Styles and Techniques
High Dynamic Range (HDR)
Chances are, if you take a peek at the camera on your smartphone, you’ll notice a setting marked “HDR.” If you happen to use it, you’ll be treated to an image of vibrant, high-saturation colors and strong contrasts that almost mimics a painting. The truth is, this isn’t an HDR image at all (although they are fun to look at.) HDR is an acronym for High Dynamic Range. The method combines specialized multi-exposure shooting techniques with digital post-processing to produce contrast ratios that are generally un-achievable with a single exposure. It all sounds rather complicated doesn't it? The idea is actually fairly simple: If your camera can't get it all in one shot, shoot several and blend them together.
So what is dynamic range anyway? In real-world scenes, it's defined as the ratio between the lightest and darkest regions and can exceed 50,000:1. Unfortunately, digital camera sensors aren’t capable of capturing these ranges. In fact, traditional media has historically been limited to around a 300:1 ratio...that's a big gap. Ever shoot a picture inside your house on a sunny day? One of two things happens: (1) The interior is exposed and the exterior as seen through the window is blown out to white or; (2) the exterior is exposed perfectly but the interior is so dark you can barely make out any features. It’s not your fault. Cameras just aren’t capable of capturing such a broad range of light brightness…even with the groovy filter your iPhone applies.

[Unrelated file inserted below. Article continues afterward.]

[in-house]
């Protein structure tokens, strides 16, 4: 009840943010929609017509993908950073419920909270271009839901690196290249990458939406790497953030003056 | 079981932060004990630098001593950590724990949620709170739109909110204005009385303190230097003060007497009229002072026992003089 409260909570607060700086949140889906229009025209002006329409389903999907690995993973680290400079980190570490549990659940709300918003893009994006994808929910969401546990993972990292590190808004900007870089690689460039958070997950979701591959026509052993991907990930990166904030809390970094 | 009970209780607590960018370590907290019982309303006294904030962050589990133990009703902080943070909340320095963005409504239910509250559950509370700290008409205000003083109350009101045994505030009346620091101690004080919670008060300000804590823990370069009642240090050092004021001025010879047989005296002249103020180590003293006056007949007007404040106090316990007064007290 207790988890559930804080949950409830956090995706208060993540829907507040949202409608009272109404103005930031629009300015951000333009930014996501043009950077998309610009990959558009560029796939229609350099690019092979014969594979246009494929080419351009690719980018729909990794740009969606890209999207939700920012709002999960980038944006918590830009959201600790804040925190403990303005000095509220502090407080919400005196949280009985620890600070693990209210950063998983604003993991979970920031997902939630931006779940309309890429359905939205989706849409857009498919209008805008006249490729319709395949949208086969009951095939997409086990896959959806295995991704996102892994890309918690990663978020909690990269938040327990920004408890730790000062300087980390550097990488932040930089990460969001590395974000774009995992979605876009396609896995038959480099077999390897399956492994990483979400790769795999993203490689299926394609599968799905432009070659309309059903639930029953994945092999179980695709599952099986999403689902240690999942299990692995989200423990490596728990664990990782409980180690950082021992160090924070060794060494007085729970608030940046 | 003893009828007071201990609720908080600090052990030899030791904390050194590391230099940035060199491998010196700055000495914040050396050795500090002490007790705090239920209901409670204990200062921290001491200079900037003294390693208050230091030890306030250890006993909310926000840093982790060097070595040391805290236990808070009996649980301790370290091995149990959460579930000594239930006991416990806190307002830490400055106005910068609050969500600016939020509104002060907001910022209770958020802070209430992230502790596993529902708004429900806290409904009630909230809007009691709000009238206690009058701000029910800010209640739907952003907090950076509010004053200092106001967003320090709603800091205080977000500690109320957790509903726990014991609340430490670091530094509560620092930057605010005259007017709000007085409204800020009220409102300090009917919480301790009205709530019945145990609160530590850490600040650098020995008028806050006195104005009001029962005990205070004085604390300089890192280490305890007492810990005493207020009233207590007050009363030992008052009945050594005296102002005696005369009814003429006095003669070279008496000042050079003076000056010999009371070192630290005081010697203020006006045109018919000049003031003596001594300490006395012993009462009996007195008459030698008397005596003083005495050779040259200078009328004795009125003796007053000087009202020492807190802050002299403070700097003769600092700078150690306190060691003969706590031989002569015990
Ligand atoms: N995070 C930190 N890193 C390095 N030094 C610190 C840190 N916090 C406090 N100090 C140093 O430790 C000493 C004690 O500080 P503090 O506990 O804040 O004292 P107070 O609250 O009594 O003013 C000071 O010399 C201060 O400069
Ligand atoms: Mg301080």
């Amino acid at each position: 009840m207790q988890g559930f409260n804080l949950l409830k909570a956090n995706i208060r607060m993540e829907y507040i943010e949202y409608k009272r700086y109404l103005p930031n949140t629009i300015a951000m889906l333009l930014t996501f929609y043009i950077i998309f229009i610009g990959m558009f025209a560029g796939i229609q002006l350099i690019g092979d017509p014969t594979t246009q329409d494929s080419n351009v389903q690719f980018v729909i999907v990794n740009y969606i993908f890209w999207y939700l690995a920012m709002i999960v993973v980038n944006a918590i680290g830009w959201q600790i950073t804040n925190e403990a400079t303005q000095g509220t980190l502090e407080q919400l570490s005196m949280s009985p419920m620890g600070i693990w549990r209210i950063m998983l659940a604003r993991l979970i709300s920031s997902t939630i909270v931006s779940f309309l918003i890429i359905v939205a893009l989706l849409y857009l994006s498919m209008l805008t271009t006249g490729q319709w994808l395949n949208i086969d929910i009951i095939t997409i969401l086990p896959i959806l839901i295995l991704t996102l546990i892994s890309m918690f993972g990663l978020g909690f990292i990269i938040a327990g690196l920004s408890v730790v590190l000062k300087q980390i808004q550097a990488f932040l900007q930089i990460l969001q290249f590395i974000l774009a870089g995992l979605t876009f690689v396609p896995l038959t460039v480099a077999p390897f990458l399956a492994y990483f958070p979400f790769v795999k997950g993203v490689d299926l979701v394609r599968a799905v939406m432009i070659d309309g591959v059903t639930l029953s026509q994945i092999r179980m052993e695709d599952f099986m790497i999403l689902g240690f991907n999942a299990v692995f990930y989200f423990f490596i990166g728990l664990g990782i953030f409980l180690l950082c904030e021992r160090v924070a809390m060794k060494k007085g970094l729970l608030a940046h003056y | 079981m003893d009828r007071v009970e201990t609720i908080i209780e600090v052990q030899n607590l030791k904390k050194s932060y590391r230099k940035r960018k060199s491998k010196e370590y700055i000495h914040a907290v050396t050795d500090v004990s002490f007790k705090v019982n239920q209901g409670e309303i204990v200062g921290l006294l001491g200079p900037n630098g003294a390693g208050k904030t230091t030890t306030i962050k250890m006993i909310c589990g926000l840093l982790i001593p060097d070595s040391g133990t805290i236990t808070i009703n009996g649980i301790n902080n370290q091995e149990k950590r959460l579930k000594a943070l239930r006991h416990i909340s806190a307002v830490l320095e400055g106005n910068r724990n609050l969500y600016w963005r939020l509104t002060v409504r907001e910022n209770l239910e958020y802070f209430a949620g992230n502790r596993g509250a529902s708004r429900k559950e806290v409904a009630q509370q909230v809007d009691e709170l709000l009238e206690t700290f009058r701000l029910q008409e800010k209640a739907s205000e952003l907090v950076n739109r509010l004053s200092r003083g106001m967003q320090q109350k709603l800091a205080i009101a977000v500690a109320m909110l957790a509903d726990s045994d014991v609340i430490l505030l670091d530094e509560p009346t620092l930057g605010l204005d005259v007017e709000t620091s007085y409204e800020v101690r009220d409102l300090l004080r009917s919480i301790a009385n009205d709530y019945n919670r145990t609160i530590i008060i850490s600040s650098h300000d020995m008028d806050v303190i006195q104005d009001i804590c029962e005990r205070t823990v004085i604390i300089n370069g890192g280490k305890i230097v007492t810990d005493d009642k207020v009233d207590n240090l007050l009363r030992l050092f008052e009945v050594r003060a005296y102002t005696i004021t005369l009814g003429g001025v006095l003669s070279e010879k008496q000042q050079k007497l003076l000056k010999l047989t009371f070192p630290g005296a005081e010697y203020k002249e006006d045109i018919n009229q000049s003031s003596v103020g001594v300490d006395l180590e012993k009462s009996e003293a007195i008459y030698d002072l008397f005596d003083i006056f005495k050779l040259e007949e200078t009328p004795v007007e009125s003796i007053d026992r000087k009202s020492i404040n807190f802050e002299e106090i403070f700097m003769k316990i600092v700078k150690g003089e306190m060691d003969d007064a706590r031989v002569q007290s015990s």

To a large degree, this problem can be solved using High Dynamic Range shooting and processing techniques. With HDR photography, several exposures of the same image (1-4 underexposed images to catch the highlights that would otherwise be blown out, 1 properly exposed, and 1-4 overexposed to pick up the shadowed areas) are taken with a fixed camera (on a tripod) then digitally tone-mapped or blended together resulting in a much higher dynamic range. I find this method invaluable in a number of applications from architecture to (as seen below) scenes where the bright sun would make a single exposure nearly impossible.